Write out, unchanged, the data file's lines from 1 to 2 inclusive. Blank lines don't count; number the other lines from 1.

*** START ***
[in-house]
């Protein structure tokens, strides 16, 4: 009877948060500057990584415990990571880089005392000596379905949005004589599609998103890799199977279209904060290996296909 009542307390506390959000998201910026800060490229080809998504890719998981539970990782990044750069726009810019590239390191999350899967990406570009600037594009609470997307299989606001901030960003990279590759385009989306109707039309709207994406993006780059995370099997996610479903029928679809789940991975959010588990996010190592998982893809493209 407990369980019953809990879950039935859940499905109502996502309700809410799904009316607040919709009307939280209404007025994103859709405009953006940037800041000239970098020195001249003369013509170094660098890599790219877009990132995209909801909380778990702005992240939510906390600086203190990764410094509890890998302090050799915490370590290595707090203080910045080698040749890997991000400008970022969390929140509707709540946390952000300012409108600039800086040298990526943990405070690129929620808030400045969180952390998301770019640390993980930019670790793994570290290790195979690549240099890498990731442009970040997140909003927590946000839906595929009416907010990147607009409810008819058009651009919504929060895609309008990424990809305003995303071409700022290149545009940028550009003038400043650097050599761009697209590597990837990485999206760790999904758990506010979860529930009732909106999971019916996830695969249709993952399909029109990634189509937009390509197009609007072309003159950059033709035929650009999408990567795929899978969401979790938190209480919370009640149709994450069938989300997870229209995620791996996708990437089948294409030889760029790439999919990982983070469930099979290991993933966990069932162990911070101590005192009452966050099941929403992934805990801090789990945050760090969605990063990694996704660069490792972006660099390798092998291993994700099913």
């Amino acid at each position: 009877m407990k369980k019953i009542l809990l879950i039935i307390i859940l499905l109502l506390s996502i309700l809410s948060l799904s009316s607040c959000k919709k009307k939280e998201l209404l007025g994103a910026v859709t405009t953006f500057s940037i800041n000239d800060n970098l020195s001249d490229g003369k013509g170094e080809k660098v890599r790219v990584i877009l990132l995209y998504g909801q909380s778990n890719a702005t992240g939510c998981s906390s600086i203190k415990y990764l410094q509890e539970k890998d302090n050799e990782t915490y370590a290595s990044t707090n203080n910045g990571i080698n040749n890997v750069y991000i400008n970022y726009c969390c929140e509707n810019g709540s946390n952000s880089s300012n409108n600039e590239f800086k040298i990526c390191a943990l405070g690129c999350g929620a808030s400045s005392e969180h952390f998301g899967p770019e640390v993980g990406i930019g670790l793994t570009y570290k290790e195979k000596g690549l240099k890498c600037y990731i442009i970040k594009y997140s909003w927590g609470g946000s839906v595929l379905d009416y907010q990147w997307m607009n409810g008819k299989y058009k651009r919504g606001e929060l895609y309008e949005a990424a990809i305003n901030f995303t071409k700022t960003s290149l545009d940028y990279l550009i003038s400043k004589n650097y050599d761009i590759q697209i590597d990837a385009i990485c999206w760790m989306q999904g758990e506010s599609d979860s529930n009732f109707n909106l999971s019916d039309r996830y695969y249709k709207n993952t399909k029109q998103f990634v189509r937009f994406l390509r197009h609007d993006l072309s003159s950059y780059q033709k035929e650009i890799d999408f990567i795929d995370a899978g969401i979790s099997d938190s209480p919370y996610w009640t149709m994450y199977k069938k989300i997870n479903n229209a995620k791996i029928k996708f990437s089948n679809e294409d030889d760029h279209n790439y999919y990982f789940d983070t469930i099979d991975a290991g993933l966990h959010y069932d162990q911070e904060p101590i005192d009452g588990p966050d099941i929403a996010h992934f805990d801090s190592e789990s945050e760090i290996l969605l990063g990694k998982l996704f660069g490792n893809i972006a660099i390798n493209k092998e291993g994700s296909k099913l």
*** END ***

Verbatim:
[in-house]
């Protein structure tokens, strides 16, 4: 009877948060500057990584415990990571880089005392000596379905949005004589599609998103890799199977279209904060290996296909 009542307390506390959000998201910026800060490229080809998504890719998981539970990782990044750069726009810019590239390191999350899967990406570009600037594009609470997307299989606001901030960003990279590759385009989306109707039309709207994406993006780059995370099997996610479903029928679809789940991975959010588990996010190592998982893809493209 407990369980019953809990879950039935859940499905109502996502309700809410799904009316607040919709009307939280209404007025994103859709405009953006940037800041000239970098020195001249003369013509170094660098890599790219877009990132995209909801909380778990702005992240939510906390600086203190990764410094509890890998302090050799915490370590290595707090203080910045080698040749890997991000400008970022969390929140509707709540946390952000300012409108600039800086040298990526943990405070690129929620808030400045969180952390998301770019640390993980930019670790793994570290290790195979690549240099890498990731442009970040997140909003927590946000839906595929009416907010990147607009409810008819058009651009919504929060895609309008990424990809305003995303071409700022290149545009940028550009003038400043650097050599761009697209590597990837990485999206760790999904758990506010979860529930009732909106999971019916996830695969249709993952399909029109990634189509937009390509197009609007072309003159950059033709035929650009999408990567795929899978969401979790938190209480919370009640149709994450069938989300997870229209995620791996996708990437089948294409030889760029790439999919990982983070469930099979290991993933966990069932162990911070101590005192009452966050099941929403992934805990801090789990945050760090969605990063990694996704660069490792972006660099390798092998291993994700099913």